Alessandra SERVA1, Roxanne BERTHIN1, Camille BACON1, Mathieu SALANNE1,2
1Sorbonne Université, CNRS, Laboratoire PHENIX, Paris, France
2Institut Universitaire de France, Paris, France
Over the past decade a classical molecular dynamics code that allows to simulate electrochemical cells, i.e. systems where a constant electrical potential is applied to the electrode materials, has been developed in our group. The main improvement with respect to conventional molecular dynamics code was the use of realistic models for electrified nanoporous carbon electrodes for supercapacitors. However, this was made at the expense of the electrolyte description, often represented with a coarse-grained model. Recently, we have introduced new models for the electrolytes, in which all the atoms are represented explicitly and polarization effects can be included, allowing for the simulation of electrochemical systems with improved accuracy.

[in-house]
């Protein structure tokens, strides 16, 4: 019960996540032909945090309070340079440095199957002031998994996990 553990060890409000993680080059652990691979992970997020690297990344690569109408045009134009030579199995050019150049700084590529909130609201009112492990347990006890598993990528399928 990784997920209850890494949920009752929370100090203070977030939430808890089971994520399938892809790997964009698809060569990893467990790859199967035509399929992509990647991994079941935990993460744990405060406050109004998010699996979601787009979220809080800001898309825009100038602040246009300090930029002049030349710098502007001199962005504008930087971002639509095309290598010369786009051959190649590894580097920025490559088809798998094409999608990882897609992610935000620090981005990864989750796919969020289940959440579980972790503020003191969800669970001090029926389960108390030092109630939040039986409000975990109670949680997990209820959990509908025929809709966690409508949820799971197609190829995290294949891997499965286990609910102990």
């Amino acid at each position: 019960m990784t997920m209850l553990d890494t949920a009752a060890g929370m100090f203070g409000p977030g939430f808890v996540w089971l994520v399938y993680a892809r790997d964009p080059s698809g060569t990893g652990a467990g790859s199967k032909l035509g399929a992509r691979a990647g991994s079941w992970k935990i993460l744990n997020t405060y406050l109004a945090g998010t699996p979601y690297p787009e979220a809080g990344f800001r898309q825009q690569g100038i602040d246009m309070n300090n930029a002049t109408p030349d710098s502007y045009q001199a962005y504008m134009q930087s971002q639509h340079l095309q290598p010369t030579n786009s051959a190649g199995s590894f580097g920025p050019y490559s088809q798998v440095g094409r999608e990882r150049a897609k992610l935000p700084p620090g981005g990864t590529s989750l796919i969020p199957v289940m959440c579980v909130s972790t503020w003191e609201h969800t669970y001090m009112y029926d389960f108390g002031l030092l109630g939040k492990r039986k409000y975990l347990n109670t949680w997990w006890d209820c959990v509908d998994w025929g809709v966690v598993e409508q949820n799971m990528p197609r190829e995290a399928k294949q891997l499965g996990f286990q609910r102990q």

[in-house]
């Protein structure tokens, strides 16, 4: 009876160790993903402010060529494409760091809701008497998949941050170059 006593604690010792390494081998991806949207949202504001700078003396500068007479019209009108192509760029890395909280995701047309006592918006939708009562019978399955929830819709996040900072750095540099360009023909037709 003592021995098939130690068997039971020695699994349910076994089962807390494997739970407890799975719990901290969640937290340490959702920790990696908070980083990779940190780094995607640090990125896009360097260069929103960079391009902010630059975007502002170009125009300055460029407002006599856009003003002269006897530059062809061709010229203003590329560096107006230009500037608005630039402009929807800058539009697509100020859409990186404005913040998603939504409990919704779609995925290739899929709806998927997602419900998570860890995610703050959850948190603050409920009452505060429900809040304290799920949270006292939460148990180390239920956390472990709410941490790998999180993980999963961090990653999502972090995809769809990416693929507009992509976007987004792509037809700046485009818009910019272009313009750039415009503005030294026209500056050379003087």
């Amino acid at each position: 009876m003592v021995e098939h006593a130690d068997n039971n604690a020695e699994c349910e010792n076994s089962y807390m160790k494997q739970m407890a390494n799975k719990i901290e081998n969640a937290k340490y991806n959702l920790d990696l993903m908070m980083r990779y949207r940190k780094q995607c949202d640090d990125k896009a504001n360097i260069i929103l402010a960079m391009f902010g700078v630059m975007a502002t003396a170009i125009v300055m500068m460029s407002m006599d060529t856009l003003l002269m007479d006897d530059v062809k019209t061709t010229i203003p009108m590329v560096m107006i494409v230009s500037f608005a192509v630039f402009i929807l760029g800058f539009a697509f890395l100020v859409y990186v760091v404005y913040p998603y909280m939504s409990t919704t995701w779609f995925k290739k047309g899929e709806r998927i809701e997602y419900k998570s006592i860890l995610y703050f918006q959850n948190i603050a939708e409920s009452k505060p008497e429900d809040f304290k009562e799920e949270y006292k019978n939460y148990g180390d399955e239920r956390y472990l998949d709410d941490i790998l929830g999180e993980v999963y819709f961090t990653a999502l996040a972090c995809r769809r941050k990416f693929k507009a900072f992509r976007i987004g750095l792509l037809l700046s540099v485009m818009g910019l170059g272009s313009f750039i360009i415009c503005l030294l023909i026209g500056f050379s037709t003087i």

In this talk, I will first show some results obtained on a well-known electrolyte, namely the EMIM-TFSI ionic liquid, either pure or dissolved in acetonitrile, confined between planar or nanoporous carbon-based electrodes. An example of the system is shown in Figure 1a. Then, I will move to the case of biredox ionic liquids, a recent class of electrolytes where both the cation and the anion of the ionic liquid are functionalized with redox-active moieties. As shown in Figure 1b, the investigated system is composed of the cation EMIM+ functionalized by TEMPO, while the anion TFSI- is grafted with an anthraquinone (AQ) group. Recent experimental studies on these systems have shown a significant increase in the capacitance compared to common ionic liquids, due to redox processes. Yet the charging mechanisms is not completely elucidated, in particular the interplay between redox reactions and confinement effects remains to be understood. By studying the structure of the liquid, both in the bulk and confined in pores with various widths, we show that the TEMPO moieties tend to aggregate and the AQ groups to form stacked arrangements, percolating through the whole liquid. This result provides an interesting lead for shedding light on the charging mechanisms of these systems.
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